The Austin Parks and Recreation Department stated its case Tuesday for why it should receive a portion of the city’s hotel occupancy taxes.

“There’s kind of a bottomless pit of projects that we could pursue, and we’re very eager to diversify our funding stream,” said Kim McKnight, the department’s environmental conservation program manager, at a Visitor Impact Task Force meeting.

The task force is made up of a group of council-appointed, tourism-related stakeholders responsible for giving recommendations to Austin City Council on how to spend taxes generated through hotel stays.

McKnight outlined the department’s plan for how to spend nearly $1 million in hotel taxes allocated directly from  Austin City Council in fiscal year 2016-17.

The money was taken out of the 1.45 percent of hotel taxes designated to the Austin Convention & Visitor’s Bureau each year.

“It was a very pleasant surprise,” McKnight said of the first-time allocation.

McKnight said $5,370 will be used to update a brochure called "The History, Arts & Culture Guide," which highlights cultural amenities downtown and provides information on accessing parks in the area.

The larger sum of money—about $994,000—will be distributed to four restoration projects: the Oakwood Cemetery Chapel, the Elisabet Ney Museum, the O. Henry Museum and Mayfield Park.

In the past the department has received hotel tax revenue through the ACVB’s Heritage Grant Program, which works in conjunction with the city's Historic Landmark Commission to issue money for historical preservation twice a year. McKnight said the grant program “imposed restrictions” because it involved many hours of staff time to write the grant without the guarantee the department would receive the grant. She said the program also has a limit on what capital projects it can be used for.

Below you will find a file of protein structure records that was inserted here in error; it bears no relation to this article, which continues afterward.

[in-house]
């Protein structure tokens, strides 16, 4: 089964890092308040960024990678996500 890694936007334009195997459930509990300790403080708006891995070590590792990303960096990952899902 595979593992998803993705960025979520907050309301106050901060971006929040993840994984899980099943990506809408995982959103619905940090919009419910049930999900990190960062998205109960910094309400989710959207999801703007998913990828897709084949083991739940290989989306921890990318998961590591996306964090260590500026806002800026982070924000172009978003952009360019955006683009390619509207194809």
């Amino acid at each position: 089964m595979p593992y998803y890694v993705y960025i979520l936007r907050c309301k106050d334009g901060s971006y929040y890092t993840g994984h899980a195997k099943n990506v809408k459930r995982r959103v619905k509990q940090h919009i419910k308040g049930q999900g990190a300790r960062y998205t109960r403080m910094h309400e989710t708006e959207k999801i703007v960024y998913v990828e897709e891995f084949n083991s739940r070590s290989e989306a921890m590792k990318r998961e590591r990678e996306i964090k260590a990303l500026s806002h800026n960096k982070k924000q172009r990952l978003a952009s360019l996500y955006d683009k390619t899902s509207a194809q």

“There’s kind of a bottomless pit of projects that we could pursue, and we’re very eager to diversify our funding stream." —Kim McKnight, Austin Parks and Recreation Department environmental conservation program manager

In FY 2015-16, 86.7 percent of PARD’s $87 million budget came from the city’s general fund, according to the department's annual report.

ACVB President and CEO Tom Noonan said although he is happy the department received the money, he is concerned about the visitor bureau's unpredictable budget in the coming years.

"We’re the organization that is selling (to conventions) four or five years out," he said. "I don’t know what I can offer because I don’t know what my budget is going to be.”

Representatives from several environmental conservancies, including the Shoal Creek Conservancy and the Barton Springs Conservancy, also spoke in support of using tourism funds for parks.

“People come to Austin for our music, our food and they come for the outdoors,” said Joanna Wolaver, executive director of the Shoal Creek Conservancy. “We really are a parks destination for tourists around the world.”

She and JJ Langston, Barton Springs Conservancy executive director, outlined four recommendations for how to use hotel taxes:

  1. Create a new Parks & Historic Preservation Tourism Fund to repair and improve qualifying city park and historic assets;

  2. Continue to fully fund the tourism and promotion fund portion of the Austin Convention & Visitor’s Bureau hotel tax budget;

  3. Remove the Heritage Grant Program from the ACVB fund and transfer it to the new Parks & Historic Preservation Tourism Fund; and

  4. Continue to fully fund the Cultural Arts Fund.

Dan Keshet, the task force's parks representative, said he wanted the task force members to consider the conservancies' requests.

"I think that parks and music are two of the core brands [that bring tourists to Austin]," he said.

The task force will spend the remainder of its meetings deliberating recommendations to give to City Council. Its final meeting is May 23.